Mélanie Laurent as Shoshanna Dreyfus in Inglourious Basterds, in the projection room of the fateful theatre. (Photo credit: www.misscitydiscovers.com)

Remember Shoshanna of Quentin Tarantino’s Inglourious Basterds (2009)?  She’s the projectionist who doctors a propaganda film, and plots to assassinate Hitler by burning down a movie theatre. Er, what I’m saying is, films have the great power of bringing all sorts of people together.

Film distributors, like Golden Village Pictures and United International Pictures, have a hand in delivering messages to the masses and influencing popular belief by deciding what movies to screen, and when. Like Railroad Tigers, which is opening in theatres tomorrow (December 29, 2016).

4. Refuse collectors

Litter is strewn all over Anderson Avenue, in the Bronx of New York City, during the great garbage strike of 1968. (Photo credit:  Dennis Harper via Flickr, via untappedcities.com)

Litter is strewn all over Anderson Avenue, in the Bronx of New York City, during the great garbage strike of 1968. (Photo credit: Dennis Harper via Flickr, via untappedcities.com)

No-one can dispute that sanitation workers are the greatest unsung everyday heroes we can’t live without. Imagine a week without garbage disposal services at your estate or workplace. We would surely die of the filth, if not from health emergencies.

In 1968, a nine-day garbage strike in New York City transformed its streets into slums with 100,000 tons of accumulated rubbish which would take more than 8,300 modern-day refuse collection trucks to clear.

5. Air-con servicemen

We try to control our indoor climate with air-conditioning. (Photo credit: Shutterstock)

We try to control our indoor climate with air-conditioning. (Photo credit: Shutterstock)

The other thing that could take down an organisation other than refusing to clear its refuse – a faulty air-conditioning system. Not only do humans need cool, clean air, but computers too, with the amount of heat they generate. Singapore being The Air-Conditioned Nation predisposes itself a great inconvenience – we will forever be at the mercy of professional air-conditioning servicemen.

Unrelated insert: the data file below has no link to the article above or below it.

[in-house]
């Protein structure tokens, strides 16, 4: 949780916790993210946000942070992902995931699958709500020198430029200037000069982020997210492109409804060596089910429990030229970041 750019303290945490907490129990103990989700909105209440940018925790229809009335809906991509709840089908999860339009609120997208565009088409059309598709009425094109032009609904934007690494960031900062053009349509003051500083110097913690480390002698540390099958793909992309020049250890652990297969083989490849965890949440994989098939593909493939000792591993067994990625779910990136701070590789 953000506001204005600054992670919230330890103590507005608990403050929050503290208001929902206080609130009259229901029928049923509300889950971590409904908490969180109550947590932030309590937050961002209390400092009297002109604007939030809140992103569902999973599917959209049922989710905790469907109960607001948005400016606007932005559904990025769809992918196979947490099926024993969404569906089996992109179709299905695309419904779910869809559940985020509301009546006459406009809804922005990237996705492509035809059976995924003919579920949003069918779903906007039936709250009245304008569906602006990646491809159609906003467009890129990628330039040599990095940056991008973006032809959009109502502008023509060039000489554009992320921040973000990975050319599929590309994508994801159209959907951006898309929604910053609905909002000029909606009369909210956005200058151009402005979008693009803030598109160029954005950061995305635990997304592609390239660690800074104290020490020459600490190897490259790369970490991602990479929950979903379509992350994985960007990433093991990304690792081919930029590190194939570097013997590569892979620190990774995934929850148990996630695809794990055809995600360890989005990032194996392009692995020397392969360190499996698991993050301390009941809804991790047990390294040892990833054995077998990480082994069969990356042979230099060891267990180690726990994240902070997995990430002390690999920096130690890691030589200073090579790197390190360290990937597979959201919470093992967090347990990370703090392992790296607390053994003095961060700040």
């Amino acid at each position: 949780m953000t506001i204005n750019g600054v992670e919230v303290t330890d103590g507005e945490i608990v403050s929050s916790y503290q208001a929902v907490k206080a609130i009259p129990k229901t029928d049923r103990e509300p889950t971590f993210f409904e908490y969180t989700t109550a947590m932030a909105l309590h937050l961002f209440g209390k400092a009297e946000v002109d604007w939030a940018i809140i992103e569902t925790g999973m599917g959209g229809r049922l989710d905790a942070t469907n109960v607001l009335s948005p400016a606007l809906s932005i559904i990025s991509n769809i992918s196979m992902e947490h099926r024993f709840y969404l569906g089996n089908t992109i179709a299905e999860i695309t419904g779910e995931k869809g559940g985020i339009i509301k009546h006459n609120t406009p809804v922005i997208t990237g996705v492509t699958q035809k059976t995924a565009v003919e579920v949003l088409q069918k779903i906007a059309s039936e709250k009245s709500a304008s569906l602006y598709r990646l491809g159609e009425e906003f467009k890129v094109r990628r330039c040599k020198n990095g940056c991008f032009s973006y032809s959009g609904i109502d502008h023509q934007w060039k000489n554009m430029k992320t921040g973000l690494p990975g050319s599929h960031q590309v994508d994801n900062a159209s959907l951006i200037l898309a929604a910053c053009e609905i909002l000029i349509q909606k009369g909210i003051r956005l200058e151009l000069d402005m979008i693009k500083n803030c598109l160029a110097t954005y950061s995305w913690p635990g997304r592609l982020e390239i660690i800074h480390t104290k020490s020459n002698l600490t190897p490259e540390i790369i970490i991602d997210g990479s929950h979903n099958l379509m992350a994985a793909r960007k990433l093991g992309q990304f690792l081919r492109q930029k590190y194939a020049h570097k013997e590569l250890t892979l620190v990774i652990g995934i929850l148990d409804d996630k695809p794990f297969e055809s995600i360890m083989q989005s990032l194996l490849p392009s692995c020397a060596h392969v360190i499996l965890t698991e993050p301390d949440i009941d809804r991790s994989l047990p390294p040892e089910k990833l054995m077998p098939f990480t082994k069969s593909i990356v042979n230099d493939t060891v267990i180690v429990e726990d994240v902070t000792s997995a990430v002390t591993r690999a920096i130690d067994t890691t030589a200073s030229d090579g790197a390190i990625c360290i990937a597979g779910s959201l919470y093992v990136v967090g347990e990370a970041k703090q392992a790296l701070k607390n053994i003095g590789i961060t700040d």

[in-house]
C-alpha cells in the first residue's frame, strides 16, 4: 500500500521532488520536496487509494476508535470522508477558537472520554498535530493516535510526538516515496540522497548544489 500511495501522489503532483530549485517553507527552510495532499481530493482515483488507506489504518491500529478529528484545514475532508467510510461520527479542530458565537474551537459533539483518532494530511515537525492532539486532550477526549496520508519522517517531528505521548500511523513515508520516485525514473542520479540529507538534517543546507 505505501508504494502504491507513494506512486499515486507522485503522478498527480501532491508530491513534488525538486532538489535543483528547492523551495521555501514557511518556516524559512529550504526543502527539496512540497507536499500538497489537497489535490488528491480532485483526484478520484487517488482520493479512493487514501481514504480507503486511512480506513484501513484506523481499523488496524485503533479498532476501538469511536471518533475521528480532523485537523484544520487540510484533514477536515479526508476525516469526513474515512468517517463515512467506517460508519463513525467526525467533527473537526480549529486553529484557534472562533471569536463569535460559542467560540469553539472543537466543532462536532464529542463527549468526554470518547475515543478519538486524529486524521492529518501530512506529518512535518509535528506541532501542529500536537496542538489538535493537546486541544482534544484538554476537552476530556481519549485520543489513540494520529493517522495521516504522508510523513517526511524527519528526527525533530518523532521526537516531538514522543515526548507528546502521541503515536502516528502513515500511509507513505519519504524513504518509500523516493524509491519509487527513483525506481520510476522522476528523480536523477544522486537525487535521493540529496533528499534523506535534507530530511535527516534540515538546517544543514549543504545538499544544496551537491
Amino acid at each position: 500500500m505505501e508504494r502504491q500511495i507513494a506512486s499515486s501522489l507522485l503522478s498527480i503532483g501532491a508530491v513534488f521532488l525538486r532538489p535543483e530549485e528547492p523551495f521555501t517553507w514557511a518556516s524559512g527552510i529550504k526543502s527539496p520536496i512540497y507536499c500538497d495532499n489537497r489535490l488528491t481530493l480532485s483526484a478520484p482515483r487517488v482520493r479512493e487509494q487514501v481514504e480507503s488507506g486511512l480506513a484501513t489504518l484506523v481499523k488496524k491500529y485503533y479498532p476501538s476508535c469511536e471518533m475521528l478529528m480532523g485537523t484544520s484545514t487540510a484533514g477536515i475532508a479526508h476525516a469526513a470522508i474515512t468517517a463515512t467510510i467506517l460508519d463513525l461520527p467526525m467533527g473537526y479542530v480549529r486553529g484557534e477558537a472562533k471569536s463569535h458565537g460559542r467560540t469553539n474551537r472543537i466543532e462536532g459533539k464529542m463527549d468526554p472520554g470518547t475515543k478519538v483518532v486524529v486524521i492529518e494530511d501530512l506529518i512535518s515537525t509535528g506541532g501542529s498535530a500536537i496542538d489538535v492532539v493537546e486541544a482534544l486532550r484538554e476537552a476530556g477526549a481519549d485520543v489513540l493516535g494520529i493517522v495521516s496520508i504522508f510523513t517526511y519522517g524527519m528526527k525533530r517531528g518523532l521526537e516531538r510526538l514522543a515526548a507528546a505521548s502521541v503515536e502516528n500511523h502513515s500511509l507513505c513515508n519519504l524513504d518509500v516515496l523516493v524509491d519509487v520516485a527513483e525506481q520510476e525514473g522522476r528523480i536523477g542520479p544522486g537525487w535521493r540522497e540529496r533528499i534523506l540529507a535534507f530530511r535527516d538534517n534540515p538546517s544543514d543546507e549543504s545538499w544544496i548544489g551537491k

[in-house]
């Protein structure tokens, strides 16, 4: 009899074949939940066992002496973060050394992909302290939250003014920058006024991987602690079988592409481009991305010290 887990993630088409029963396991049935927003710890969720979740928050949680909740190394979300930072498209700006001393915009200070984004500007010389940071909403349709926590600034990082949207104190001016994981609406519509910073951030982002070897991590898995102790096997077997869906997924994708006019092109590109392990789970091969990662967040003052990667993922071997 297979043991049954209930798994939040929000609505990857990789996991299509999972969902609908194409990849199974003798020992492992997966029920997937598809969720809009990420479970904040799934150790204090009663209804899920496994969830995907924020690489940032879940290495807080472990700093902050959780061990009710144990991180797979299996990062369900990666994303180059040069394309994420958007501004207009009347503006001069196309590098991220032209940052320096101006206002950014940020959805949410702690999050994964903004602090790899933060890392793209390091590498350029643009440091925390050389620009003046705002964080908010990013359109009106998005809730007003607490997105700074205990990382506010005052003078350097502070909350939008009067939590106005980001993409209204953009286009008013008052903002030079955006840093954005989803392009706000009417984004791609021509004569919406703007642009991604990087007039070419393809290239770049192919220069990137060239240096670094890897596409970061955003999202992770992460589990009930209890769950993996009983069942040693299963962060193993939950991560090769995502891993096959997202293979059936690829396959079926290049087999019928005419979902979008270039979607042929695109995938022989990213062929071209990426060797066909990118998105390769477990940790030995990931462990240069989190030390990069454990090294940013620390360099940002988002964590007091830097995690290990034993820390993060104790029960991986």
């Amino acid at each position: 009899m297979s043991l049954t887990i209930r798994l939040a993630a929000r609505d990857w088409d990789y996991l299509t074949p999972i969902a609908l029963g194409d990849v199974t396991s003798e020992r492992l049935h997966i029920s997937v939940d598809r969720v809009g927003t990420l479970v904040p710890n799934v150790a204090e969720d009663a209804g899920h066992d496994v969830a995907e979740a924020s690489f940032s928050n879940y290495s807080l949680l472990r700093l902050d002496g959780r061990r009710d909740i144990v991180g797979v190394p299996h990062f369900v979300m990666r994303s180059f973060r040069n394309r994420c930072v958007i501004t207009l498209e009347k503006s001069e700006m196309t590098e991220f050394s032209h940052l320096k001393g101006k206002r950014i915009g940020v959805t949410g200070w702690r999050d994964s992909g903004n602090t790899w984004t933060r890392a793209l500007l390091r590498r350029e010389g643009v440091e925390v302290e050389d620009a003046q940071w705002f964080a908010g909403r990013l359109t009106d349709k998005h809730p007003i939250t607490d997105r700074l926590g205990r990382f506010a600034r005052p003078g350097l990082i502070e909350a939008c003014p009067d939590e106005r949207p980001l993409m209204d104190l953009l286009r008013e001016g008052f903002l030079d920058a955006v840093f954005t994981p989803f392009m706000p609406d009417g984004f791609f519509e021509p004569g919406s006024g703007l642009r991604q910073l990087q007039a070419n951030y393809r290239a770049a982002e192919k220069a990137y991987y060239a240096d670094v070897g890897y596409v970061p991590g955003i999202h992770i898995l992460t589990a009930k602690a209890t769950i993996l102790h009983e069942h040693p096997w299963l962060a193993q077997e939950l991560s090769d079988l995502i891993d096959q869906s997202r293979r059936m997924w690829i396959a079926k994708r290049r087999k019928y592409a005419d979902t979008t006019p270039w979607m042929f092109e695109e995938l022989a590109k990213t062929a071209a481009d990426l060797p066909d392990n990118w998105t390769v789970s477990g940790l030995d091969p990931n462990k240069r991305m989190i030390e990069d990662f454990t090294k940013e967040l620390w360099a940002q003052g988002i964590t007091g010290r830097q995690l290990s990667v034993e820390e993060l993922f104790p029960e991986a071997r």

A good one won’t just vacuum the dirt off your filter, but clean the evaporator coils and do all sorts of stuff laymen won’t know how to.

6. Data scientists

So much data out there. What do you do with it? (Photo credit: Shutterstock)

So much data out there. What do you do with it? (Photo credit: Shutterstock)

And then there’s what is touted to be the hottest career in the next 50 years. Data scientists are the people who process all the data out there, analyse it and figure out what to do with it eventually. Most forseeably in the near future, I think they’re the ones who will make sure that you always get paired to the correct people in your carpool app, help e-commerce companies fulfill and deliver orders on time even during Black Friday sales, and finally, help Facebook figure out how to break even their $22 billion acquisition of WhatsApp.

Combined with all the previously mentioned five professions, data scientists could run the world, or ruin it at the snap of a finger.

Let the Railroad Tigers show you how, in cinemas on December 29.

Sources: channelnewsasia.com, asiaone.com, untappedcities.com